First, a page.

This article first published at The HR Agenda Magazine [October-December 2014 issue].
The Japanese spend far more time at work than anywhere else. Ironically, this Japanese “addiction” to excel at work even at the expense of personal well-being became instrumental in spurring an economic miracle for a country from postwar recovery. In recent years, however, the swelling ranks of dual income earners and single parents alike have been yearning for greater freedom and flexibility, not just in working hours but in terms of work arrangements and location.
The term work-life balance (WLB) is not new to the business community and since 1992 when it was first “invented,” a lot of definitions have been used (and misused) by people and organizations to fit their own contexts.
What is WLB?
I believe that the simplest definition of WLB entails the attainment of both professional and personal goals, and of achievement and enjoyment. It is not a zero-sum game where one aspect must suffer to achieve the other. This may sound difficult but achieving balance is actually possible, if one is willing to make trade-offs and, most importantly, the necessary shift in mindset and attitude.
WLB is important because, as past studies show, employees are not exactly the only ones benefiting from these holistic employment practices. WLB programs nurture a more committed workforce, which by itself already has real money value and impacts the bottom line.
Throughout the years, companies of all shapes and sizes have tried to achieve WLB by introducing innovative practices and work arrangements such as the creation of flexible employment and workplace environments, flex-time, work-at-home, telecommuting (“Talent Mobility,” The HR Agenda, Sep-Dec 2013), and part-time jobs that put a premium on output instead of time.
WLB and Workplace Wellness
In recent years, “Workplace Wellness” or Wellness is increasingly becoming a major component of any successful WLB initiative. This is because Wellness programs don’t only focus on an employee’s physical well-being but also deal with the emotional, mental, financial, and even spiritual well-being of employees. In short, Wellness is more holistic and personal to employees and when it is up close and personal to them, behaviors, mindsets, and attitudes can change for the better.
If you are interested in learning more on how Wellness programs can help give your WLB initiatives a boost, this issue of The HR Agenda is for you. Read on and get insights on what other companies are doing to improve their workplace wellness in ways that matter to their employees and the bottom line.
However, the most important thing to remember is that WLB and Wellness must be made into a “personal” philosophy – one that requires passion, commitment, discipline, and as previously mentioned, a change in mindset and attitude. In other words, if the individual himself does not have a strong desire to attain work-life balance or well-being, no government/ company policy or program will ever work.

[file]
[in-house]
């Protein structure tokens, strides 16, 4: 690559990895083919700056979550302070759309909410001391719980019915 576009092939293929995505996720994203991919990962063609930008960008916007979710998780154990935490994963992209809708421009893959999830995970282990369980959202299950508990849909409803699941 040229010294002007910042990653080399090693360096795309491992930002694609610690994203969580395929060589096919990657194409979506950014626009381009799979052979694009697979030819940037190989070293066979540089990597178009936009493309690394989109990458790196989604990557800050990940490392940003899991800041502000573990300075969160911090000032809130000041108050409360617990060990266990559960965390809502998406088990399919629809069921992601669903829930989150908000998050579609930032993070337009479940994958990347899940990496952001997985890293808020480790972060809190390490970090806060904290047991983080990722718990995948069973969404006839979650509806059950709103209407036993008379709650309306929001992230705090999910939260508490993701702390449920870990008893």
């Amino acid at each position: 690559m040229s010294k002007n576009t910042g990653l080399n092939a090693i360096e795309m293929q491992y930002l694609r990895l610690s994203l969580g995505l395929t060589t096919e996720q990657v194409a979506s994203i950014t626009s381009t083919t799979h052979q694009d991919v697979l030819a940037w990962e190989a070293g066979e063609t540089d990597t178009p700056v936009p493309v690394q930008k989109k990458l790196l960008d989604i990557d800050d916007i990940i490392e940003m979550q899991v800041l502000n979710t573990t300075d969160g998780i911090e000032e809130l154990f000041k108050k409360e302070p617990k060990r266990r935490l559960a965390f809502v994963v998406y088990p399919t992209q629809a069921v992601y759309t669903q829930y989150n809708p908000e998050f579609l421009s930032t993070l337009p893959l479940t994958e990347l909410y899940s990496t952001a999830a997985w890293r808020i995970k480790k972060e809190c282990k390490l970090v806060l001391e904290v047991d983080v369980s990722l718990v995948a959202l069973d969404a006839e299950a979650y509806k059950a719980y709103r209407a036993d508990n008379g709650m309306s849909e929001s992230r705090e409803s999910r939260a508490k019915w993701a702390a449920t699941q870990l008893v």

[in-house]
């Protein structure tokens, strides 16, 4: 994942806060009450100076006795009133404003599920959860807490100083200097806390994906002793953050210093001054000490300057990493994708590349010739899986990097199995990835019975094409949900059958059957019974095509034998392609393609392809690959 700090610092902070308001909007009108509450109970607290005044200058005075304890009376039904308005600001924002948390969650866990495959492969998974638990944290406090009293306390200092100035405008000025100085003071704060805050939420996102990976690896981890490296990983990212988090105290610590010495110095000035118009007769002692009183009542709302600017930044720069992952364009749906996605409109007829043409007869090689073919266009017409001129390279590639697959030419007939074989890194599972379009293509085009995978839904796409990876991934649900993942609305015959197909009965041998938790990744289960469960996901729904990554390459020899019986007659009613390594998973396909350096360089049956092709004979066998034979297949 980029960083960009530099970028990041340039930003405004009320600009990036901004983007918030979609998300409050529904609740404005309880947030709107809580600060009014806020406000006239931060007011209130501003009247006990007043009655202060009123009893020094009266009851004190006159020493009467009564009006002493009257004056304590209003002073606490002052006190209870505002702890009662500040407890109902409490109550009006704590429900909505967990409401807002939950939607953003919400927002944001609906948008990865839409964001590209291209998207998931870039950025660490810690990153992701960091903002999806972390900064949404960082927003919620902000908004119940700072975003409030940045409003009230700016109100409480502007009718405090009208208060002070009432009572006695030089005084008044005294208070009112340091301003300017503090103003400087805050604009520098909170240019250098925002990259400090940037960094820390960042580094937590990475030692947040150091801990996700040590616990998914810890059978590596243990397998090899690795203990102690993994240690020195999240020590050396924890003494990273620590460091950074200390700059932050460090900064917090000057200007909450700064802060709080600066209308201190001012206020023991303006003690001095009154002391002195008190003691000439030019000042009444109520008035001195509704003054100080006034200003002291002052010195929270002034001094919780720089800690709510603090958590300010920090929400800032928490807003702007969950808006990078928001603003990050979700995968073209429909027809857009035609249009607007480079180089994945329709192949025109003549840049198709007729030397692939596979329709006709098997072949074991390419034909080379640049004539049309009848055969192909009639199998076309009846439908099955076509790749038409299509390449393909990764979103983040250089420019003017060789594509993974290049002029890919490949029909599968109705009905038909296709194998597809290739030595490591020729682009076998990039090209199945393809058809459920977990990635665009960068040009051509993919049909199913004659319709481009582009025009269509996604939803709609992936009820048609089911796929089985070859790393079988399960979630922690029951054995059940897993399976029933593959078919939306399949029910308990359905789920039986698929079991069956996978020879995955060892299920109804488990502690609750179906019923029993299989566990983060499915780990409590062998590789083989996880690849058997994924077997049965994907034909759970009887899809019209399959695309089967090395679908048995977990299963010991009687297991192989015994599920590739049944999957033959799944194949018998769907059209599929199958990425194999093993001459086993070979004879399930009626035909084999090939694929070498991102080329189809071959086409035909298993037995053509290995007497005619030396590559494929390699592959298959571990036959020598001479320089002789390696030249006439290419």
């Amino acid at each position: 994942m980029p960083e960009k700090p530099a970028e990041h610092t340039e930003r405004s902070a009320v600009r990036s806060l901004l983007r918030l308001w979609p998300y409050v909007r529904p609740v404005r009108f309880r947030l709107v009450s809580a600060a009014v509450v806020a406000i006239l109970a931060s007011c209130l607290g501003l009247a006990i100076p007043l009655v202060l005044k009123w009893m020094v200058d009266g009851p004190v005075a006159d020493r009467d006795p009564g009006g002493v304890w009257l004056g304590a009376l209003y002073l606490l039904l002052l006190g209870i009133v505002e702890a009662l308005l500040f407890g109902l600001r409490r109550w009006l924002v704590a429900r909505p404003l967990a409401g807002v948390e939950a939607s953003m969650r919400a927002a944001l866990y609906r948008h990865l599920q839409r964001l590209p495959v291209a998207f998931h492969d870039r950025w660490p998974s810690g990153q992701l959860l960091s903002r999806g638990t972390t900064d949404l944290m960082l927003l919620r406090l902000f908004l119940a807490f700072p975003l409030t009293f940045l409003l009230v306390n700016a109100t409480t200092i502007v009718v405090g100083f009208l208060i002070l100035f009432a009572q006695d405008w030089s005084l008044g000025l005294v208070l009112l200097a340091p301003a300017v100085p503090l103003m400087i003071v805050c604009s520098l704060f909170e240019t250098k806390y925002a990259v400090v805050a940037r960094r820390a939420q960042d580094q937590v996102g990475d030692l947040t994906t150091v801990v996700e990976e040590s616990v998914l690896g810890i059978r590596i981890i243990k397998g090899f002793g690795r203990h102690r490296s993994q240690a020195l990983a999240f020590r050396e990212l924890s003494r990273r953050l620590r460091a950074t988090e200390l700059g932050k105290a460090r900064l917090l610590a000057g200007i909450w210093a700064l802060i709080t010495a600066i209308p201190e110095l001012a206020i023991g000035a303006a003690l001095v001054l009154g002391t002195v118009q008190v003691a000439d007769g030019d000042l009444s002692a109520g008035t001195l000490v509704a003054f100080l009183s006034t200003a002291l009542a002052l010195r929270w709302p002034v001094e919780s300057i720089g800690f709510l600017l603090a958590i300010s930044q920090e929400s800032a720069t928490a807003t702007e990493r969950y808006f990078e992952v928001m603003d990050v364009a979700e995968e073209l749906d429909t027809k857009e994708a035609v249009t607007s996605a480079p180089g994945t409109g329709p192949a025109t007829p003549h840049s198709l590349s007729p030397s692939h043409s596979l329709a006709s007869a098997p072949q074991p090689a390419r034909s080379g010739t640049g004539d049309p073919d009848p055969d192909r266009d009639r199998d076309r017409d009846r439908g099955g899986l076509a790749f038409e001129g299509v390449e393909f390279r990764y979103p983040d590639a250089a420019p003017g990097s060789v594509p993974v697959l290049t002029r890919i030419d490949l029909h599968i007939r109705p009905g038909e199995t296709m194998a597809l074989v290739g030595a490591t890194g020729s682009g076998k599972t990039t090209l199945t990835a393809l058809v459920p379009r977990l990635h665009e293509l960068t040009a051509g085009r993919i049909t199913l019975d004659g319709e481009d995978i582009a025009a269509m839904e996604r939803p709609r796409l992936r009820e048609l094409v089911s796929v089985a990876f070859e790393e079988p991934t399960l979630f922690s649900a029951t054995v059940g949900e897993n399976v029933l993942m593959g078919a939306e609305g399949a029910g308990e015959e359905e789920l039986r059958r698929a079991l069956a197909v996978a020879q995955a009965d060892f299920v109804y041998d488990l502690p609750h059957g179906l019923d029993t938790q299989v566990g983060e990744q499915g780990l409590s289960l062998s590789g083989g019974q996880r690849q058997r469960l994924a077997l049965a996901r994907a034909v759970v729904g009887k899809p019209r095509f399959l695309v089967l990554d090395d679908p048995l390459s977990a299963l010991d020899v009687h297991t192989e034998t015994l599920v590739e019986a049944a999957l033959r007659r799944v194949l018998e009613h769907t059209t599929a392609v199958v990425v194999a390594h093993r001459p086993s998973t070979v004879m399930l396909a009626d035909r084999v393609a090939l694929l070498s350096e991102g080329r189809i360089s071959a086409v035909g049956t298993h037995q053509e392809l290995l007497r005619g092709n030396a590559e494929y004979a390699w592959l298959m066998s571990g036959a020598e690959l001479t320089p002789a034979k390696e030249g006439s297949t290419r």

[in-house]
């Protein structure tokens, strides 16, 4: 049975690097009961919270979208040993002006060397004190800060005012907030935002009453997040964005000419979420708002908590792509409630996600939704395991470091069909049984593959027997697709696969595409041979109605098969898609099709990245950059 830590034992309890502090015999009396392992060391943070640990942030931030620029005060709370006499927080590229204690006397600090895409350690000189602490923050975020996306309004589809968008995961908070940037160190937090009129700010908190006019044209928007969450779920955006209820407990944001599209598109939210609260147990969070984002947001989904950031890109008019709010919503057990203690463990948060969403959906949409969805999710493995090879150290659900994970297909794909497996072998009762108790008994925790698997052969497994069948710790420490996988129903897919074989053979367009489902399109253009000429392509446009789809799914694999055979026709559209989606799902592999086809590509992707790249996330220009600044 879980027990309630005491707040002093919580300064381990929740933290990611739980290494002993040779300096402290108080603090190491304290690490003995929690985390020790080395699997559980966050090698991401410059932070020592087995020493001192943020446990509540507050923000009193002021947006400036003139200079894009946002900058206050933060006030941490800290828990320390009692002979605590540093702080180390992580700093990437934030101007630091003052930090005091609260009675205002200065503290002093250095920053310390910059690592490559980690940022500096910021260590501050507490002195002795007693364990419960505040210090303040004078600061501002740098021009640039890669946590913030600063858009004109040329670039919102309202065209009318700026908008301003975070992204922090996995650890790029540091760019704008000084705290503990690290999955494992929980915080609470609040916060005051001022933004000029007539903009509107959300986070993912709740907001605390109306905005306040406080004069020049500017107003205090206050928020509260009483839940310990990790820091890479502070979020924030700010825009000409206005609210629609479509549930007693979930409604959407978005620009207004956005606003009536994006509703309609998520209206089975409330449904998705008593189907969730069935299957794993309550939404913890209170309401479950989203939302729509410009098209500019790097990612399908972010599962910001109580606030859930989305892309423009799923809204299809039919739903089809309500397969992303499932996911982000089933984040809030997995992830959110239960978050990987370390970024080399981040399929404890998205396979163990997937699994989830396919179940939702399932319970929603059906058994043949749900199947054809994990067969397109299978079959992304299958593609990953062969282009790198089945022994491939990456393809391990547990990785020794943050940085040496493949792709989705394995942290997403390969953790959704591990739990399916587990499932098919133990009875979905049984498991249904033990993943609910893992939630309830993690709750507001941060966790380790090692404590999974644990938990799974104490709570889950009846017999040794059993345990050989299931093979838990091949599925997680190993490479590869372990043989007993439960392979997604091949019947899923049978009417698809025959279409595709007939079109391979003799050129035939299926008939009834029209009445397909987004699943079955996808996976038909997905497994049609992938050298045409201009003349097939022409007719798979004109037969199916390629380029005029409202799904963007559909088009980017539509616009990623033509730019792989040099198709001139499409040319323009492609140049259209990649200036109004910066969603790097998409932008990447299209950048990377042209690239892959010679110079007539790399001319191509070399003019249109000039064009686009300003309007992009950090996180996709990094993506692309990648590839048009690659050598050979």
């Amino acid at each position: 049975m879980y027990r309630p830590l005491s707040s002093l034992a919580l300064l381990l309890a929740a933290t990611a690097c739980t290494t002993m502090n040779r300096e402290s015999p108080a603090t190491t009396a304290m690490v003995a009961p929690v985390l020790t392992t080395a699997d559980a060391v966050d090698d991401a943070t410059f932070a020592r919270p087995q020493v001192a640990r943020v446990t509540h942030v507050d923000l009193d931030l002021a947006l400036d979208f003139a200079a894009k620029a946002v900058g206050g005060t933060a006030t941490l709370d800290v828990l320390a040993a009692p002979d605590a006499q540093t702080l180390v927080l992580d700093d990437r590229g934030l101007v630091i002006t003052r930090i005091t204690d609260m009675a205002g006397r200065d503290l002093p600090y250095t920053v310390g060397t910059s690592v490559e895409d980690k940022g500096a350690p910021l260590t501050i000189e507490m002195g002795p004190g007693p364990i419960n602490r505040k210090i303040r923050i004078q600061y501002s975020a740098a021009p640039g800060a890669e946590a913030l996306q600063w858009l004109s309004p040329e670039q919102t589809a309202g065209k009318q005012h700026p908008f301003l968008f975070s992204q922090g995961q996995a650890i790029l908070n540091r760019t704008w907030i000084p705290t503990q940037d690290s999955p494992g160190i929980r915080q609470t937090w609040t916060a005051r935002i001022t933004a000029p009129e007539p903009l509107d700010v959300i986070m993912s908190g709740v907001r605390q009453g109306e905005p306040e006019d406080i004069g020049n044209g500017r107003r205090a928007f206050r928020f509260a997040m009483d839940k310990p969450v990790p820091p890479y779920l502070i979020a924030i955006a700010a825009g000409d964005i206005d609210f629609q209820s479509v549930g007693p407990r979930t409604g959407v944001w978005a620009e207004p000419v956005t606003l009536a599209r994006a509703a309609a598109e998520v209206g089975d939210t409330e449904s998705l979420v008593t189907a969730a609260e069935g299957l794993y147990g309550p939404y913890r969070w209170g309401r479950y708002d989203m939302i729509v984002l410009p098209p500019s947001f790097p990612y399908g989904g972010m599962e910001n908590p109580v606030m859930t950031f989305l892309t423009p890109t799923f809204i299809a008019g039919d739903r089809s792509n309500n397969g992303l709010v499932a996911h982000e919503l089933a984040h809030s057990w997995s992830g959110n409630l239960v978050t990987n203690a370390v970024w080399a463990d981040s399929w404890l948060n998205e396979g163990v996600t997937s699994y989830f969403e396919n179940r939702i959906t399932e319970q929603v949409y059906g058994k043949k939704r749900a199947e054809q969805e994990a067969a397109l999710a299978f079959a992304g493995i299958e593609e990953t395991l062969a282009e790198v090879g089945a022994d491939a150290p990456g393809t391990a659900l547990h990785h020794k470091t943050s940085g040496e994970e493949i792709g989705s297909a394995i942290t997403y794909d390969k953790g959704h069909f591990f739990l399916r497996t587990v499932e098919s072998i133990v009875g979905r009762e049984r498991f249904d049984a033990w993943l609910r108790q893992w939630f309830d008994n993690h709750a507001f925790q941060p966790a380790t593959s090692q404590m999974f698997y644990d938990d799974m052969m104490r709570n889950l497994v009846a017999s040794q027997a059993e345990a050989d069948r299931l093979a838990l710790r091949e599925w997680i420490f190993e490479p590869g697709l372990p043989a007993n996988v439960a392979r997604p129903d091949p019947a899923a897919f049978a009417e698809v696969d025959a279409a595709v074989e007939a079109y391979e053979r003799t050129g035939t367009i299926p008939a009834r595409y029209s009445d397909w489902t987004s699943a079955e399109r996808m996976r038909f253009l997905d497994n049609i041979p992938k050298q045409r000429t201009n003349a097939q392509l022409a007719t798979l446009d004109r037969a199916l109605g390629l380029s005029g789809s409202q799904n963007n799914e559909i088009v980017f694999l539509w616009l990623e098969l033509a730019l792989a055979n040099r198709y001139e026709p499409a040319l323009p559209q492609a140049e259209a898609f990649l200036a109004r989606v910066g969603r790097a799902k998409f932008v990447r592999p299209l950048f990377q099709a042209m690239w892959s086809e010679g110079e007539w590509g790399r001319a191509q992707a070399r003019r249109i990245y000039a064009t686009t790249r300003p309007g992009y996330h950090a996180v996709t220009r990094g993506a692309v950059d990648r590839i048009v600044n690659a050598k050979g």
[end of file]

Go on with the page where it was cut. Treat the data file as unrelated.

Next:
"Wellness programs don’t only focus on an employee’s physical well-being but also deal with the emotional, mental, financial, and even spiritual well-being of employees."
This issue marks a significant milestone for The HR Agenda as this is the first issue for our new editor in chief, Atley Jonas (read his Editor’s Note) to be in the driver’s seat and begin to take the magazine to its next stage of growth and development. In fact, one of the first things he’s introducing to the magazine is the “Mail Bag” column to solicit feedback, comments, or suggestions from the reading public so that we can give you a better reading experience. Hence, please join us in not only welcoming him to the team but also let him know of what you think. Send him an email at firstname.lastname@example.org. He is more than happy to respond to your feedback and suggestions. Who knows, we might even feature your letter in a future issue of the magazine.
Also, as part of our commitment to continuous improvement, starting this issue, the HRA Editorial will be replaced by a new OpEd column where we invite subject matter experts from the JHRS community as well as key opinion leaders from the general HR profession (domestic or international) to give their views or opinions on a particular HR topic/ theme featured in the magazine. We hope that by doing this, we can better engage members of the JHRS community, Japan-focused HR professionals worldwide, and of course, you as our valued reader.
Kudos to the organizers and participants of the 66th SHRM Annual Conference and Expo held at Orlando, Florida, U.S. last June 22-25 and the 3rd HR Japan Summit 2014 held at Chinzanso Hotel in Tokyo, Japan last July 9-10. The HR Agenda Magazine is proud to be a media partner to these well-organized and successful HR events. Read the related articles, pictures, and YouTube videos about these events at the JHRS Community News section. Interested in having The HR Agenda be your media partner for your HR event/conference? Contact us at email@example.com.